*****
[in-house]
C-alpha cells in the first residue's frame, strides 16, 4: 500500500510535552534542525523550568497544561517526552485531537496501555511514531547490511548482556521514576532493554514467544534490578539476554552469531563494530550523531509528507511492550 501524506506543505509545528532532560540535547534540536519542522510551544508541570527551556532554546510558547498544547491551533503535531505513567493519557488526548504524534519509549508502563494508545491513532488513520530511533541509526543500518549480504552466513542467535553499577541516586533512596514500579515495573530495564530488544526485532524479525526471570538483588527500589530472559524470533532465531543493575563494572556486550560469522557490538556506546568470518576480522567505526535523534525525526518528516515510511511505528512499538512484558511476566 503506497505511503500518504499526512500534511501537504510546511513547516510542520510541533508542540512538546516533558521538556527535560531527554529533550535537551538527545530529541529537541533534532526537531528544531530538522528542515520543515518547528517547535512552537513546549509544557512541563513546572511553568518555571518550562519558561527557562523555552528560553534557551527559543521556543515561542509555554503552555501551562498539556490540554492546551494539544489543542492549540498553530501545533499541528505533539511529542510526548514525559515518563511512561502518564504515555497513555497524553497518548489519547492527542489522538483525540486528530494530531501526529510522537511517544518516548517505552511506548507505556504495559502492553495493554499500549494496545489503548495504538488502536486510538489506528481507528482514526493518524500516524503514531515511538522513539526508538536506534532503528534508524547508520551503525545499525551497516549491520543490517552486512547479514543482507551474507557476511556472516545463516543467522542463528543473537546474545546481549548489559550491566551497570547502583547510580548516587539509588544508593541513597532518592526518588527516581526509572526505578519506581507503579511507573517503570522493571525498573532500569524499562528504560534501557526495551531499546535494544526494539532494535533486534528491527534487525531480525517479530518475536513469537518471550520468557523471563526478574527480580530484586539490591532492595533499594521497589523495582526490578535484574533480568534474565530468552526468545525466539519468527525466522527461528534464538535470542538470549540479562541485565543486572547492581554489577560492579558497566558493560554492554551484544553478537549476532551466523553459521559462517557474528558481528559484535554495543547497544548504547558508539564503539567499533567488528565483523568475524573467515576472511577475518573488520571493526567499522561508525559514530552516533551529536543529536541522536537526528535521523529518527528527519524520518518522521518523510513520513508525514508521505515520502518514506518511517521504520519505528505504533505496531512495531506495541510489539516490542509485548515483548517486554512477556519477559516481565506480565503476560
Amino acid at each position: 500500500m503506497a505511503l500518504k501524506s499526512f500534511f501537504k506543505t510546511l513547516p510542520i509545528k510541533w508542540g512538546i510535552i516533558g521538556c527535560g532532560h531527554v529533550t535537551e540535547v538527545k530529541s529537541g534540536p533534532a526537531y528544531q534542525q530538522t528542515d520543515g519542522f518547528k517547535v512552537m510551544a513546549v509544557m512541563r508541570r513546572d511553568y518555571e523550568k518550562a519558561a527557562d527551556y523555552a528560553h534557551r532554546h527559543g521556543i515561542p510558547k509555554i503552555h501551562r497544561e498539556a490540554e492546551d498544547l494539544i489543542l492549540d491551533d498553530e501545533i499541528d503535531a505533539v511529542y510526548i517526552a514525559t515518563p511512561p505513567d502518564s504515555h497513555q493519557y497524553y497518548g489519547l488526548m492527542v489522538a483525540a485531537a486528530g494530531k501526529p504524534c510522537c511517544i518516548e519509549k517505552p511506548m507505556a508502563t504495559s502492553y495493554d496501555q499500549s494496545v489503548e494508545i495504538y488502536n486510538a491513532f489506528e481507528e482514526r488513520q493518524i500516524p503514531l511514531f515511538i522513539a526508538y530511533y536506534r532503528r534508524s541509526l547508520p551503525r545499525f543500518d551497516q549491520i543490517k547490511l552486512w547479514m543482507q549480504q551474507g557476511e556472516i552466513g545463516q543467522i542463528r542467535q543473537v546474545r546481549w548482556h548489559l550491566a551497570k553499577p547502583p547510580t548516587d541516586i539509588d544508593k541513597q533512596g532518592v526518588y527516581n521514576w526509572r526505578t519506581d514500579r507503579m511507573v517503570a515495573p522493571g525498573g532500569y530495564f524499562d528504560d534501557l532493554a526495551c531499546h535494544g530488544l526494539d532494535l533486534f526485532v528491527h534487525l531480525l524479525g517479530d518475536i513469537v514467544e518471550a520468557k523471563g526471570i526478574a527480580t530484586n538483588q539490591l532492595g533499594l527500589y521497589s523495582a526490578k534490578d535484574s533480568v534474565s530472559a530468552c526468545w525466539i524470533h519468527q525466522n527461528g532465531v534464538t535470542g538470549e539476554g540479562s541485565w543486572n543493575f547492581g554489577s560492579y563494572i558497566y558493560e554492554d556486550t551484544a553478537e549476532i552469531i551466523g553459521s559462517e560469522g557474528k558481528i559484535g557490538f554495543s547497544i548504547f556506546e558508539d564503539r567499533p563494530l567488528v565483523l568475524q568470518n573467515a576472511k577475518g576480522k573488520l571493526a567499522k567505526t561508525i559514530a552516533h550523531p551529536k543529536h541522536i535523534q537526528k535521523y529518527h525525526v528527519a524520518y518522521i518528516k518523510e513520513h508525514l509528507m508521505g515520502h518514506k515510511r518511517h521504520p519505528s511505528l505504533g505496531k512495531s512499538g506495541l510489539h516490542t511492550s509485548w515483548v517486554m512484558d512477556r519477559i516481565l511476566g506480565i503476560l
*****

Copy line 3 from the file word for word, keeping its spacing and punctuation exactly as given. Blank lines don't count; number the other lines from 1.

Amino acid at each position: 500500500m503506497a505511503l500518504k501524506s499526512f500534511f501537504k506543505t510546511l513547516p510542520i509545528k510541533w508542540g512538546i510535552i516533558g521538556c527535560g532532560h531527554v529533550t535537551e540535547v538527545k530529541s529537541g534540536p533534532a526537531y528544531q534542525q530538522t528542515d520543515g519542522f518547528k517547535v512552537m510551544a513546549v509544557m512541563r508541570r513546572d511553568y518555571e523550568k518550562a519558561a527557562d527551556y523555552a528560553h534557551r532554546h527559543g521556543i515561542p510558547k509555554i503552555h501551562r497544561e498539556a490540554e492546551d498544547l494539544i489543542l492549540d491551533d498553530e501545533i499541528d503535531a505533539v511529542y510526548i517526552a514525559t515518563p511512561p505513567d502518564s504515555h497513555q493519557y497524553y497518548g489519547l488526548m492527542v489522538a483525540a485531537a486528530g494530531k501526529p504524534c510522537c511517544i518516548e519509549k517505552p511506548m507505556a508502563t504495559s502492553y495493554d496501555q499500549s494496545v489503548e494508545i495504538y488502536n486510538a491513532f489506528e481507528e482514526r488513520q493518524i500516524p503514531l511514531f515511538i522513539a526508538y530511533y536506534r532503528r534508524s541509526l547508520p551503525r545499525f543500518d551497516q549491520i543490517k547490511l552486512w547479514m543482507q549480504q551474507g557476511e556472516i552466513g545463516q543467522i542463528r542467535q543473537v546474545r546481549w548482556h548489559l550491566a551497570k553499577p547502583p547510580t548516587d541516586i539509588d544508593k541513597q533512596g532518592v526518588y527516581n521514576w526509572r526505578t519506581d514500579r507503579m511507573v517503570a515495573p522493571g525498573g532500569y530495564f524499562d528504560d534501557l532493554a526495551c531499546h535494544g530488544l526494539d532494535l533486534f526485532v528491527h534487525l531480525l524479525g517479530d518475536i513469537v514467544e518471550a520468557k523471563g526471570i526478574a527480580t530484586n538483588q539490591l532492595g533499594l527500589y521497589s523495582a526490578k534490578d535484574s533480568v534474565s530472559a530468552c526468545w525466539i524470533h519468527q525466522n527461528g532465531v534464538t535470542g538470549e539476554g540479562s541485565w543486572n543493575f547492581g554489577s560492579y563494572i558497566y558493560e554492554d556486550t551484544a553478537e549476532i552469531i551466523g553459521s559462517e560469522g557474528k558481528i559484535g557490538f554495543s547497544i548504547f556506546e558508539d564503539r567499533p563494530l567488528v565483523l568475524q568470518n573467515a576472511k577475518g576480522k573488520l571493526a567499522k567505526t561508525i559514530a552516533h550523531p551529536k543529536h541522536i535523534q537526528k535521523y529518527h525525526v528527519a524520518y518522521i518528516k518523510e513520513h508525514l509528507m508521505g515520502h518514506k515510511r518511517h521504520p519505528s511505528l505504533g505496531k512495531s512499538g506495541l510489539h516490542t511492550s509485548w515483548v517486554m512484558d512477556r519477559i516481565l511476566g506480565i503476560l